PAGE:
James Surowiecki's latest article in The New Yorker, "The Pirate's Code," draws heavily on the work of co-blogger Pete Leeson. From the article:
Leeson is fascinated by pirates because they flourished outside the state—and, therefore, outside the law. They could not count on higher authorities to insure that people would live up to promises or obey rules. Unlike the Mafia, pirates were not bound by ethnic or family ties; crews were as remarkably diverse as in the “Pirates of the Caribbean” films. Nor were they held together primarily by violence; while pirates did conscript some crew members, many volunteered. More strikingly, pirate ships were governed by what amounted to simple constitutions that, in greater or lesser detail, laid out the rights and duties of crewmen, rules for the handling of disputes, and incentive and insurance payments to insure that crewmen would act bravely in battle...The Pirates’ Code mentioned in the “Caribbean” series was not, in that sense, a myth, although in effect each ship had its own code.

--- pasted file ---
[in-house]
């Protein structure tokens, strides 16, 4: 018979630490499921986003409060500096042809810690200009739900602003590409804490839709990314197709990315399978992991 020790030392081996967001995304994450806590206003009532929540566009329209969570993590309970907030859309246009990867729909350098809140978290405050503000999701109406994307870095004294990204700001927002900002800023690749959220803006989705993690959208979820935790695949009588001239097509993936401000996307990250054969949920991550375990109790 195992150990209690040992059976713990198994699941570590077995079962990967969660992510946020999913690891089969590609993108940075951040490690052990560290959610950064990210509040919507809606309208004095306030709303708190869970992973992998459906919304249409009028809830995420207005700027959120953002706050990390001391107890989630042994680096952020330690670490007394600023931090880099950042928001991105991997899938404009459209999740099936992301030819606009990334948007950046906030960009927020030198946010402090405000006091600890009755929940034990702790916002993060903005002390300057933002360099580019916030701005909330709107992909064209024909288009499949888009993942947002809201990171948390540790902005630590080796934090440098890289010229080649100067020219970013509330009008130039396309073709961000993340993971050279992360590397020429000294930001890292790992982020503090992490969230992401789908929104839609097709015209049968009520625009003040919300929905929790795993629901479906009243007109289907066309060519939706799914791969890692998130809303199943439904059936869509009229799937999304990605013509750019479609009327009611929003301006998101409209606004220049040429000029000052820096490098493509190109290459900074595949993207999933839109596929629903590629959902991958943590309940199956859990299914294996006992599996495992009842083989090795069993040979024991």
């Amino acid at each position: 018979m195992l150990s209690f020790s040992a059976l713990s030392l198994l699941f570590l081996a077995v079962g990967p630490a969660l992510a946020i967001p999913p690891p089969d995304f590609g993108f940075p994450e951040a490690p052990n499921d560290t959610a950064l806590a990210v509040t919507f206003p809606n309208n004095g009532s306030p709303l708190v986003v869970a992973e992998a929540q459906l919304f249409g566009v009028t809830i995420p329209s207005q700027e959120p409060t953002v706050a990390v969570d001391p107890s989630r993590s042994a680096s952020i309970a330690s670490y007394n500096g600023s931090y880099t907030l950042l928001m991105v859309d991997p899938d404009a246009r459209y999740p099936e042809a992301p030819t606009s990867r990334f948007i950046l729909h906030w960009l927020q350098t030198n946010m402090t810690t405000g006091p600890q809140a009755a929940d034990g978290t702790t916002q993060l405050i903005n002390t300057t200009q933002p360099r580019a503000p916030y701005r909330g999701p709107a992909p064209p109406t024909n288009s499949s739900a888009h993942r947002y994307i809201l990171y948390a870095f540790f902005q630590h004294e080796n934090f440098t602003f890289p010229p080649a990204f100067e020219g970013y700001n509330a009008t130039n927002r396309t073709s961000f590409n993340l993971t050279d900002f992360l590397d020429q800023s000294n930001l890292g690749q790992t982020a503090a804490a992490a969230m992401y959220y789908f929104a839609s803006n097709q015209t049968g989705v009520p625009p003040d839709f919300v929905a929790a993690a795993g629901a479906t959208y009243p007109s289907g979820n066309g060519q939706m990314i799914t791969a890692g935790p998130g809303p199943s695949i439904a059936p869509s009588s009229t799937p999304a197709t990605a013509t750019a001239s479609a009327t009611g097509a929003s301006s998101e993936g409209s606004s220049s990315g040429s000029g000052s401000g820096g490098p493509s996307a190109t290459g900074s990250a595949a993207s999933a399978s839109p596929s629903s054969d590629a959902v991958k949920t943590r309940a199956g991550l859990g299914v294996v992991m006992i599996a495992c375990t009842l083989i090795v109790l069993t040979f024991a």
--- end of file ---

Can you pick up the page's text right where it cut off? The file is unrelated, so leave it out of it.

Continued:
Congratulations to our very own salty sea dog, Captain Leeson.